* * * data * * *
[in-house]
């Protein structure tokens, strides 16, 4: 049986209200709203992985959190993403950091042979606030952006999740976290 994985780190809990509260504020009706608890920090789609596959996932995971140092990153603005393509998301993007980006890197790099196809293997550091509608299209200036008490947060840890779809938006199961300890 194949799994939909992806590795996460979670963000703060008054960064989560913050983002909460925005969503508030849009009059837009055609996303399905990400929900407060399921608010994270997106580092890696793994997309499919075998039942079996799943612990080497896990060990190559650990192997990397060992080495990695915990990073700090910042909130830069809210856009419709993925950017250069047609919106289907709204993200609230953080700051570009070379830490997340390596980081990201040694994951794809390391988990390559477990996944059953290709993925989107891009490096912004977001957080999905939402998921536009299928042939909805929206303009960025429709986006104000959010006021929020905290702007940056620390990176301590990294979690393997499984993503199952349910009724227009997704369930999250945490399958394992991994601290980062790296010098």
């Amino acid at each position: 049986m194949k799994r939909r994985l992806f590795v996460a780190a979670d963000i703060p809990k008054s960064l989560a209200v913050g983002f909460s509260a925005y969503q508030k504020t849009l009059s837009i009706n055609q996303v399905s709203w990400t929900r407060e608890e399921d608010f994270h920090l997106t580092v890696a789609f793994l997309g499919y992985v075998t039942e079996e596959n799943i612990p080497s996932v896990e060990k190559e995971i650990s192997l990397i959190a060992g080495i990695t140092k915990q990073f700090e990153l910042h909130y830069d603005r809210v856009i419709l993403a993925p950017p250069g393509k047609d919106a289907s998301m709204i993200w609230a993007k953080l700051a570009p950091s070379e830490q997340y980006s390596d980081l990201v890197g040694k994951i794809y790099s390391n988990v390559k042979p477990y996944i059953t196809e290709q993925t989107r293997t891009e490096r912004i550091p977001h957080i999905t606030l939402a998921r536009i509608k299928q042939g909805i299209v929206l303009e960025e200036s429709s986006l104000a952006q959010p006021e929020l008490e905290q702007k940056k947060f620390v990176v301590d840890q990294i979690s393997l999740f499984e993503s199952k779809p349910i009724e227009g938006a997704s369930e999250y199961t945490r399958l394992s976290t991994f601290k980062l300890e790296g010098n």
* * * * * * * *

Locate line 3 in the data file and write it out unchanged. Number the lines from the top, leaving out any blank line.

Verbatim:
């Amino acid at each position: 049986m194949k799994r939909r994985l992806f590795v996460a780190a979670d963000i703060p809990k008054s960064l989560a209200v913050g983002f909460s509260a925005y969503q508030k504020t849009l009059s837009i009706n055609q996303v399905s709203w990400t929900r407060e608890e399921d608010f994270h920090l997106t580092v890696a789609f793994l997309g499919y992985v075998t039942e079996e596959n799943i612990p080497s996932v896990e060990k190559e995971i650990s192997l990397i959190a060992g080495i990695t140092k915990q990073f700090e990153l910042h909130y830069d603005r809210v856009i419709l993403a993925p950017p250069g393509k047609d919106a289907s998301m709204i993200w609230a993007k953080l700051a570009p950091s070379e830490q997340y980006s390596d980081l990201v890197g040694k994951i794809y790099s390391n988990v390559k042979p477990y996944i059953t196809e290709q993925t989107r293997t891009e490096r912004i550091p977001h957080i999905t606030l939402a998921r536009i509608k299928q042939g909805i299209v929206l303009e960025e200036s429709s986006l104000a952006q959010p006021e929020l008490e905290q702007k940056k947060f620390v990176v301590d840890q990294i979690s393997l999740f499984e993503s199952k779809p349910i009724e227009g938006a997704s369930e999250y199961t945490r399958l394992s976290t991994f601290k980062l300890e790296g010098n």